Black. In Love and In White…

Black in Love

One of the dopest things in the world is being blessed to be Black and being blessed by Black culture. Let’s face it, we are the blueprint when it comes to mainstream and pop culture. We give of ourselves tirelessly and endlessly to the entertainment, political, and social worlds with little to no return on our investment. Hello, cultural appropriation, stereotypical delegation, and the massive killing and incarceration of Blacks. Despite the continuous misgivings of society and America as a whole, we keep giving. Now we’ve had to make plenty of adjustments along the way by creating spaces that allow us to celebrate and be celebrated. The collective capability of Black people to keep going in the face of pure unadulterated evil can only be born out of love. Love for oneself, love for each other, and love for the community at large. As our girl Issa so eloquently put it, “I’m rooting for everybody Black.” Sure we’ve got work to do, but who doesn’t. Our collective failures and shortcomings DO NOT and SHOULD NOT define us. They are simply opportunities to learn, grow, and adapt. So what does  Black in love look like? Pssst, I’ll tell you a secret. We’re already doing it. How? Just look around, it exists in business, parenting, leadership, advocacy, community, education and so much more. 

Black in White

One of the biggest challenges in the world is to be born Black. We are faced with obstacles from day one and at every turn. I am in awe of how well we continue to overcome time and time again but then I am quickly reminded that The Ancestors wouldn’t have it any other way. The double-edged sword to all of this is that we were built to be Resilient, stoic, forgiving, and persistent. To be Black in White is to go unseen or worse, to only be seen through the lens of White supremacy. Black in White is redlining, disenfranchisement, gentrification, and the gaping hole in this country’s wealth gap. It is mass incarceration, school funding, and standardized testing in our education system which feeds the school-to-prison pipeline. It is both unemployment and underemployment, over-policing, and being pandered to during the voting season. While these were just some of the highlights, being Black in White includes so much more. I’d be remiss not to mention that being Black in White also includes the mass-murders of Black bodies for simply existing.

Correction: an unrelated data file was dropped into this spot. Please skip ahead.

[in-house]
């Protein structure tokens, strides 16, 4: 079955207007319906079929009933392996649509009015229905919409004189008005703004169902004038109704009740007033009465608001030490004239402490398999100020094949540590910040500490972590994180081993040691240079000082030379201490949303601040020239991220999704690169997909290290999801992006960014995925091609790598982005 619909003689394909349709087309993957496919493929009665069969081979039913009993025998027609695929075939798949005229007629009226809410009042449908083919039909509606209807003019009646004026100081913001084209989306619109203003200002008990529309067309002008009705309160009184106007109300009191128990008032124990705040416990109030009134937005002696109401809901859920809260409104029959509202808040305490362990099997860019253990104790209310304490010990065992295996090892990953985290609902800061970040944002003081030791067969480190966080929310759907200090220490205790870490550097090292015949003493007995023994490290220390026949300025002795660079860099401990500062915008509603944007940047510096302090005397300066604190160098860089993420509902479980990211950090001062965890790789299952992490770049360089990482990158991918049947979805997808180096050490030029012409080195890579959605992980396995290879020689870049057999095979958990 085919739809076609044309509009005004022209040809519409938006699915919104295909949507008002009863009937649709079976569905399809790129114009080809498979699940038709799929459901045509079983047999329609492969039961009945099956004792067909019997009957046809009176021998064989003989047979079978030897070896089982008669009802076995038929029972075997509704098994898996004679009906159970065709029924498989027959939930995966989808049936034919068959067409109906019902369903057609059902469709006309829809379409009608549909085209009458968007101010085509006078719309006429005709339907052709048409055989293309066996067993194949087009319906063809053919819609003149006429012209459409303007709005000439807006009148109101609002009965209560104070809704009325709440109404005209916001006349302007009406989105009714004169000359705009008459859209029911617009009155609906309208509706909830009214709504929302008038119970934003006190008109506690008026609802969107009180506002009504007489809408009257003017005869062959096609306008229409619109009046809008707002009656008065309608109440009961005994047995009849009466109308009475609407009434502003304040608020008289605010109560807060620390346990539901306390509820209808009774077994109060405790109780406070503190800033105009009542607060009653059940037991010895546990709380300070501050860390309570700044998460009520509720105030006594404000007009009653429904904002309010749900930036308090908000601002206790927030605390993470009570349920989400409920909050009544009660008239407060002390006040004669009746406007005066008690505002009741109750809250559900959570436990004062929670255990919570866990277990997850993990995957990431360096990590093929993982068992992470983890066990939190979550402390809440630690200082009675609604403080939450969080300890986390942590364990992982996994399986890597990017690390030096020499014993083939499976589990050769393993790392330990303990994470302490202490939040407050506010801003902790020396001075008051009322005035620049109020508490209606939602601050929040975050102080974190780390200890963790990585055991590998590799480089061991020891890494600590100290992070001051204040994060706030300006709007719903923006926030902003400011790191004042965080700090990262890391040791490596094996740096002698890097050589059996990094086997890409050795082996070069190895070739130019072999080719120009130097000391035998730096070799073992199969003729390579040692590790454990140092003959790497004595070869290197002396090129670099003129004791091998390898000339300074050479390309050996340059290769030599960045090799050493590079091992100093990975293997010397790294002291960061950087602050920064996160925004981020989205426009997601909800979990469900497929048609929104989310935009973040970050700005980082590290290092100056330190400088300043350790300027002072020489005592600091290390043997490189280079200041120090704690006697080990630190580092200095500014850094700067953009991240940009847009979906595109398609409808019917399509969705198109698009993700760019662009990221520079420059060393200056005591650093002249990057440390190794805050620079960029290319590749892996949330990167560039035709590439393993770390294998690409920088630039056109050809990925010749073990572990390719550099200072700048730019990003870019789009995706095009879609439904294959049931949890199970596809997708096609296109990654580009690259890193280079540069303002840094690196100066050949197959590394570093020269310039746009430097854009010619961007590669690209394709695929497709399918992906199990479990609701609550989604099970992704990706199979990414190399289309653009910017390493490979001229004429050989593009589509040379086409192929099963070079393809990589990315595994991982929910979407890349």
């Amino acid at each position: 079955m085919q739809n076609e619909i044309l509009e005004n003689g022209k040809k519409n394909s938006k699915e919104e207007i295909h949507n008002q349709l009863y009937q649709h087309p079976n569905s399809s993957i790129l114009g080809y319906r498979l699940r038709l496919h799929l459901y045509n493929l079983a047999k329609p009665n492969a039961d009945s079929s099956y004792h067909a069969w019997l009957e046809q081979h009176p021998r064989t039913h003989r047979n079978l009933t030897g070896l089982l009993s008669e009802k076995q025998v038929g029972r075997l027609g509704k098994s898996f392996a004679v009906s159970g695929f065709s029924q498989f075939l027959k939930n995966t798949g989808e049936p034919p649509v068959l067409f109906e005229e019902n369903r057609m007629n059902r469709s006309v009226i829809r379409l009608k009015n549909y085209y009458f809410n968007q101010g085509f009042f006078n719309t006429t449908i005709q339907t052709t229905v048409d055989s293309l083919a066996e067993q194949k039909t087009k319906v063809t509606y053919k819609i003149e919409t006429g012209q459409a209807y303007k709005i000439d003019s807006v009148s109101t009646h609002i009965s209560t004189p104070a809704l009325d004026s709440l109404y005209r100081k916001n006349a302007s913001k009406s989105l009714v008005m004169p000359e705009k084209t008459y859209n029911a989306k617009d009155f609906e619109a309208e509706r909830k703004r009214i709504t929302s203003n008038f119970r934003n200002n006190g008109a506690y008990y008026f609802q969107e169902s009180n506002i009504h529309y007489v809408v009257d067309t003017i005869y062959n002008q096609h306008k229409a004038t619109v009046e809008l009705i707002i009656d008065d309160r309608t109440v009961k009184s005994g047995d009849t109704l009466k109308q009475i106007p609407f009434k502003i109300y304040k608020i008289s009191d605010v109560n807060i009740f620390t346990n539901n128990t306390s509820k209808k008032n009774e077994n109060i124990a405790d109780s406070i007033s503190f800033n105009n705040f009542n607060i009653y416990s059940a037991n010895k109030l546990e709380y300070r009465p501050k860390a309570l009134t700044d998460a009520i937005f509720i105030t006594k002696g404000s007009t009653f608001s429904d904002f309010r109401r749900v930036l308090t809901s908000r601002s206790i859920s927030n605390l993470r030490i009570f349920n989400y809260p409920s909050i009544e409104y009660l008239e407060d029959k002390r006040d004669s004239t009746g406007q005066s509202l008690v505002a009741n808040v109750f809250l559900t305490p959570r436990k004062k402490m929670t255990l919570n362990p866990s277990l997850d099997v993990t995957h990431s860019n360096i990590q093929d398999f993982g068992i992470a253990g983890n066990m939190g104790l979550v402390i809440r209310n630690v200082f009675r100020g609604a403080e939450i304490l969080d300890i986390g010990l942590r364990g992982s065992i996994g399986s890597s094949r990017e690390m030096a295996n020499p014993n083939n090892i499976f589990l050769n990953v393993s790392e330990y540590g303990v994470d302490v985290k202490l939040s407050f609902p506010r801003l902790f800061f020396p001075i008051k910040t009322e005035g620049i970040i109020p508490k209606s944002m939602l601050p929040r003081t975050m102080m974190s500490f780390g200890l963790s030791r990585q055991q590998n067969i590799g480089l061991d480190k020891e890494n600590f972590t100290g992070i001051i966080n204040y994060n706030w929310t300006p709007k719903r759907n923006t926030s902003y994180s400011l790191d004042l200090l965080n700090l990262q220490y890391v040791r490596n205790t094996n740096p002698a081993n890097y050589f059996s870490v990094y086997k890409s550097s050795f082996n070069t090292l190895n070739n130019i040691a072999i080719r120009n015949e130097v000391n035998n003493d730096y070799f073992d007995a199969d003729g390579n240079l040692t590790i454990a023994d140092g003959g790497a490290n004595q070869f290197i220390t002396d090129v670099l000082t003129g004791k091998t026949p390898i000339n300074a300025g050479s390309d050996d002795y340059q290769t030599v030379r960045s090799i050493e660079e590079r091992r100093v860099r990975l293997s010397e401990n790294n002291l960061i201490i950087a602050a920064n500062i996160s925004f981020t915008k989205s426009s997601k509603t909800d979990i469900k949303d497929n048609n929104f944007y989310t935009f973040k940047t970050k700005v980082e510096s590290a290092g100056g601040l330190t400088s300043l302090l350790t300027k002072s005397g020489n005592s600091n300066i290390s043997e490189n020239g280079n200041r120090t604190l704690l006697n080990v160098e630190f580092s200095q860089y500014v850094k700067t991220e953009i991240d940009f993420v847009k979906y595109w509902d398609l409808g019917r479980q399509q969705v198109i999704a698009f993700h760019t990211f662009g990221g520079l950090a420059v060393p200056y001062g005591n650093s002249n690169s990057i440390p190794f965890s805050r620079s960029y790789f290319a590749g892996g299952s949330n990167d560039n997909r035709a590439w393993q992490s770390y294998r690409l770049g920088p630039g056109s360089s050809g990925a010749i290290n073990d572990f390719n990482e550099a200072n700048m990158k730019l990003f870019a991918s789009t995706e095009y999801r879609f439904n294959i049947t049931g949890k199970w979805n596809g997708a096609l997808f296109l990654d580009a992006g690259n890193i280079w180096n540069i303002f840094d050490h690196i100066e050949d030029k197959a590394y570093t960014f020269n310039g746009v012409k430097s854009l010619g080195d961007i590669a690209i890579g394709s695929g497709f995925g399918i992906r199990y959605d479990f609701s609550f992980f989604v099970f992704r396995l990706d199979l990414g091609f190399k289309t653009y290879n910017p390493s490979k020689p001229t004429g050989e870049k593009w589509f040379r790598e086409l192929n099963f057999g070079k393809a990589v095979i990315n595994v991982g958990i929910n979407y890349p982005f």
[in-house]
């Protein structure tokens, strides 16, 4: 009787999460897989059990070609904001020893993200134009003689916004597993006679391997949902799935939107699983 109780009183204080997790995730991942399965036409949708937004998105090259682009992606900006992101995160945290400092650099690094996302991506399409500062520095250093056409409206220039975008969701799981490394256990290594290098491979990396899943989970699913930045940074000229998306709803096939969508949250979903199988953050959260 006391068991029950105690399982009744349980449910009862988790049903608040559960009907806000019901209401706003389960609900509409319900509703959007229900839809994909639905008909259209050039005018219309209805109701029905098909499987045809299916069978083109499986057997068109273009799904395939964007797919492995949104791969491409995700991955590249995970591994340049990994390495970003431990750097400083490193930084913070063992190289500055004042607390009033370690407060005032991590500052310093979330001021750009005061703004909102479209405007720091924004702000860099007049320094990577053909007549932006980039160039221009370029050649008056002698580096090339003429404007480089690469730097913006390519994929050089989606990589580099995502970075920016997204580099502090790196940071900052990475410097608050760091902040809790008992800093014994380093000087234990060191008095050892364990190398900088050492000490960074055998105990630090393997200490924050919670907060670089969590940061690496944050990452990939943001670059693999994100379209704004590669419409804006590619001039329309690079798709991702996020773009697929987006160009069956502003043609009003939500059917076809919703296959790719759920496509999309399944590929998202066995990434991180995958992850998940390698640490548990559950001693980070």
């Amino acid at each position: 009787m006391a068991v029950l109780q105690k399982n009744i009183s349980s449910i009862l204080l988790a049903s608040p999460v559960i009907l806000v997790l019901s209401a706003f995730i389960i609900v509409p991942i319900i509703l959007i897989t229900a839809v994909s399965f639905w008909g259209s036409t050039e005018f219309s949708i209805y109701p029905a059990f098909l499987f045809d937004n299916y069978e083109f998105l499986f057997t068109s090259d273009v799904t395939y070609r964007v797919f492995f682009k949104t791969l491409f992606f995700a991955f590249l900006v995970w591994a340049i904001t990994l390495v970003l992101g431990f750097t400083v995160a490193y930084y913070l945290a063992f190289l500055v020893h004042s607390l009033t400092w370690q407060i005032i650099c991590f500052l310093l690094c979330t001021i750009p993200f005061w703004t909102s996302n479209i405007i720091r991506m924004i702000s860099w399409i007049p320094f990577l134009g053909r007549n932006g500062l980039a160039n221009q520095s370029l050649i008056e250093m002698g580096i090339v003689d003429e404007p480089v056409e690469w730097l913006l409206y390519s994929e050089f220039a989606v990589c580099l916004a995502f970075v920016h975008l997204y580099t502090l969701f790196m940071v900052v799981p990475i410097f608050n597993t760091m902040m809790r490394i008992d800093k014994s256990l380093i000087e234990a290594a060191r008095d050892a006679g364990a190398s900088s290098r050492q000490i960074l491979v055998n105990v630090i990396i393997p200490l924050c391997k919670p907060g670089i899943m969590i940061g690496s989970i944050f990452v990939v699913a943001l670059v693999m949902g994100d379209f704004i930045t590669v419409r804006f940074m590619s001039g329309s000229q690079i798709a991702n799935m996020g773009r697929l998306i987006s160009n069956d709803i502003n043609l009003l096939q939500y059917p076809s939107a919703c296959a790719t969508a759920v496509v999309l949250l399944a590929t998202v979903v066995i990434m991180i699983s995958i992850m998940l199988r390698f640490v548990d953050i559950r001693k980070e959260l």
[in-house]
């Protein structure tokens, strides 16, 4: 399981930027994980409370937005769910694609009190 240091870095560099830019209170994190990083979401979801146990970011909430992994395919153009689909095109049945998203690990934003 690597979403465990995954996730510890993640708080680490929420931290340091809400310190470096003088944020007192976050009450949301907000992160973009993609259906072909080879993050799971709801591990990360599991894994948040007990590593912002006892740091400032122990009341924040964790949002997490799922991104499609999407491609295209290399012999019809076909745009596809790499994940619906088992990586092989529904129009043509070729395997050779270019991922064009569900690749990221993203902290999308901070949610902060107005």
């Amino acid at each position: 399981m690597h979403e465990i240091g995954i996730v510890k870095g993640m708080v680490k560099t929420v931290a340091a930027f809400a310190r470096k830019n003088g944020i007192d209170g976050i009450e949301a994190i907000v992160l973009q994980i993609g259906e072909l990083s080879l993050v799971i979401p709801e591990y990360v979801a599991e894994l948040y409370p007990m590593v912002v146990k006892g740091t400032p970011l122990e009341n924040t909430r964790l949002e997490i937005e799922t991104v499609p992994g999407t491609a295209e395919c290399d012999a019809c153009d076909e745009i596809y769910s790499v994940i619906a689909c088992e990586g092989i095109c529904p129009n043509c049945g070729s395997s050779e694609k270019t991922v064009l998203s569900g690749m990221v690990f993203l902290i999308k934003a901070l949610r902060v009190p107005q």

We have been written off literally, figuratively, and violently in more ways than one. Seriously, I often question this elusive fight for justice. After the year that we’ve had, you’d think that the “fight for justice” would be much further along than it actually is but, spoiler alert, it’s not!. So, the real question is does justice, specifically justice for Black people, really exist? I don’t think that it does. 

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